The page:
There is little reason to use Xsigo unless you have a need for an InfiniBand network beyond I/O consolidation. Xsigo might be the best solution for an InfiniBand HPC cluster. As there is little existing PCIe based networking in the world (except in the cPCI based real-time and networking space), the only place VirtenSys' technology makes sense is in those markets, where the customers already know PCIe semantics.
Next week Sun was to present a paper at the International Symposium on Computer Architecture:
"Simultaneous Speculative Threading: A Novel Pipeline Architecture Implemented in Sun's ROCK Processor"
The only benefit Itanium had left over Xeon was its Pelliston cache self-healing and its Machine Check Architecture. If Nehalem-EX has both, it is game over, Itanium. Solaris has the RAS infrastructure to take advantage of MCA, and that would provide the alternative for an HP-UX environment.
The Oracle Processor Core Factor has nothing to do with discounts. It has to do with how many licenses are required for a particular processor.
The quad-core SPARC64 is the SPARC64-VII, not the SPARC64-VII+. SPARC64-VII is rated at 0.75 per core (three Oracle licenses per quad-core chip). For an IBM POWER6, two licenses per chip are required (two cores, 1.0 licenses per core).
Originally, Oracle's rule was based on the fact early dual-core RISC chips were about 1.5 times as powerful as the single-core chips which preceded them (hence a 0.75 multiplier), and the first dual-core x86 chips had a much slower clock rate and had a performance on par with the fastest single-core x86 chips (hence a 0.5 multiplier).
The UltraSPARC T1 0.25 multiplier was basically a gift from Oracle to promote the T1 platform. A 0.5 multiplier was more accurate based on performance. Likewise, the 0.5 multiplier for Itanium was a gift to HP. Why Oracle has not rescinded it like the UltraSPARC T is beyond me. Oracle has tripled the licenses required on the UltraSPARC T with three iterations of the chip, and Oracle has only increased IBM POWER licenses by 33% over the course of three iterations, and maintains Itanium at a significant license discount compared to SPARC64 and POWER.
For some reason, Oracle only requires 0.75 licenses on the SPARC64-V single-core processor, the only single-core processor which gets that reduced license.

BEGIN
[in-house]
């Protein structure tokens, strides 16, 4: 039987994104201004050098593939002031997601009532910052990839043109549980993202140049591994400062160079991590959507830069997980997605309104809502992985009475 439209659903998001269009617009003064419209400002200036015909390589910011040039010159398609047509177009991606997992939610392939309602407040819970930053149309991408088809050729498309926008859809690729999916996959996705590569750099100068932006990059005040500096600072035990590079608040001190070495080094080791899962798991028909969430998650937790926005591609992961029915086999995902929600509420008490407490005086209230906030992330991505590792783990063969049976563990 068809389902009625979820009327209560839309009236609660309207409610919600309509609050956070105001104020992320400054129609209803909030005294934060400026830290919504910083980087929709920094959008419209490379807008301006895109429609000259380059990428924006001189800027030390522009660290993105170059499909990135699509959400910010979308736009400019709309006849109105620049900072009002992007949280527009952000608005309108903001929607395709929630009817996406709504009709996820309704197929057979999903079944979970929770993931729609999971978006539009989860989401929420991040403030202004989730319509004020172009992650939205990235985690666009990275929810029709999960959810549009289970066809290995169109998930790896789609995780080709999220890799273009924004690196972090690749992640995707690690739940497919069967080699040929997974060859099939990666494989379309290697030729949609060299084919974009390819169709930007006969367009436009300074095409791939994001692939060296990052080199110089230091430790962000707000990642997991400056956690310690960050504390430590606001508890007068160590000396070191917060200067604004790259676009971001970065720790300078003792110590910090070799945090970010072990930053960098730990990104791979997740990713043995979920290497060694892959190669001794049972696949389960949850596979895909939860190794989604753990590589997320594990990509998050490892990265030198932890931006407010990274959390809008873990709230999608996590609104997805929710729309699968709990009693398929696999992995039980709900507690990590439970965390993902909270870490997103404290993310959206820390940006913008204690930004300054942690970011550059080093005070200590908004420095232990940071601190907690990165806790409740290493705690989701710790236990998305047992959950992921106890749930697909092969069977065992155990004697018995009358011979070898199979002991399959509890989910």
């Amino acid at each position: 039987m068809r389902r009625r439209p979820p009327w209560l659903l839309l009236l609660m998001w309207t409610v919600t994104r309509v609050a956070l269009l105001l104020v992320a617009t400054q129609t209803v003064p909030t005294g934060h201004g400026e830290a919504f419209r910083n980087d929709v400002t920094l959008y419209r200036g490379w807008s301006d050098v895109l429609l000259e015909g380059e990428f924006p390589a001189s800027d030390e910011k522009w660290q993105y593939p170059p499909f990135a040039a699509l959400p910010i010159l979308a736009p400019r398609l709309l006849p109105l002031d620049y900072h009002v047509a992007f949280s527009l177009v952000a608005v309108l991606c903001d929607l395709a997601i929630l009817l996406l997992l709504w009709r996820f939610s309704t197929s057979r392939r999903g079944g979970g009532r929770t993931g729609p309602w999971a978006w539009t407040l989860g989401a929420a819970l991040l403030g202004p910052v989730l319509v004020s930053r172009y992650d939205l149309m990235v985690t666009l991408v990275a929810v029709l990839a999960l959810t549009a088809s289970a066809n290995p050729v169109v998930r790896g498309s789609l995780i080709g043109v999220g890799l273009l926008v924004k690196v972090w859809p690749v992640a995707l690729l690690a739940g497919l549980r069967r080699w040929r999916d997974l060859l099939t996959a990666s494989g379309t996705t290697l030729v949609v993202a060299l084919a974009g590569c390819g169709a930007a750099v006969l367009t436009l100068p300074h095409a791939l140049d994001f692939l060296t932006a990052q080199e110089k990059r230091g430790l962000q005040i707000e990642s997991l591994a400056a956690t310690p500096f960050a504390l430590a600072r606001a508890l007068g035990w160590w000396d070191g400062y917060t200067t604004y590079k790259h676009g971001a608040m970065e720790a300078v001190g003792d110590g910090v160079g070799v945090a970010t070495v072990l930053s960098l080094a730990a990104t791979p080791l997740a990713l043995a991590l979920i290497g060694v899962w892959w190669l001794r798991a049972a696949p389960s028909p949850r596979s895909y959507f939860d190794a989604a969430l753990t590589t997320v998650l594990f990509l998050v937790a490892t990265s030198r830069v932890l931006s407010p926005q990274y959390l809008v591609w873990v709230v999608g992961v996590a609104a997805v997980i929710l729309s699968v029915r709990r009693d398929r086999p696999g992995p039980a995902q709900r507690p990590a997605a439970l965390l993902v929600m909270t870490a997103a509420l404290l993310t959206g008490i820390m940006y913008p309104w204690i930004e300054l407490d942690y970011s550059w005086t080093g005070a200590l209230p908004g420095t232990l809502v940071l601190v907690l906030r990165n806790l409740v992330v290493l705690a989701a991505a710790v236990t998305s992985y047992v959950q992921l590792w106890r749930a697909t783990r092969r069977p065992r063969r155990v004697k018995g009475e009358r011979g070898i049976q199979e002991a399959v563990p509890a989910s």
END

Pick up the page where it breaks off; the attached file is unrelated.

It doesn't have to make sense. It's Larry.
Cisco has about 50% market share in SAN Directors (big modular switches). In overall SAN revenue (both director switches and top of rack SAN edge switches), Cisco has significant market share.
It is fair to say Cisco's success in the SAN business is what forced Brocade to buy McData and Foundry.
I do not understand why you think servers connected by a Nexus 5000 require Ethernet based storage, or native FCoE arrays.
The Nexus 5000 splits FCoE traffic from the server out of Ethernet and connects to standard Fibre Channel SANs.
So any server using FCoE to attach to a Nexus 5000 can leverage existing FC based storage.
This is a new card, and apparently uses new Ethernet silicon (not the Intel Oplin Ethernet ASIC on the current CNA). The new Emulex NIC is not yet shipping, so it is very possible it does support full offload (TOE), and the associated benefits for iSCSI and iWARP/RDMA protocols.
That said, partial offload may be adequate for iSCSI, depending on the workload.
The benefit of FCoE is it works with existing FC storage, without the need for special gateways. While it requires enhanced Ethernet (CEE/DCE), it only requires that enhanced link until the storage traffic is separated and put onto a standard FC link, which typically will only be from the server NIC to the access layer DCE switch.
There are DCE capable products on the market today. Cisco's Nexus 5000 is the best known at this point, and some other vendors claim to support "lossless" Ethernet and FCoE, which would suggest they support pre-standard DCE features.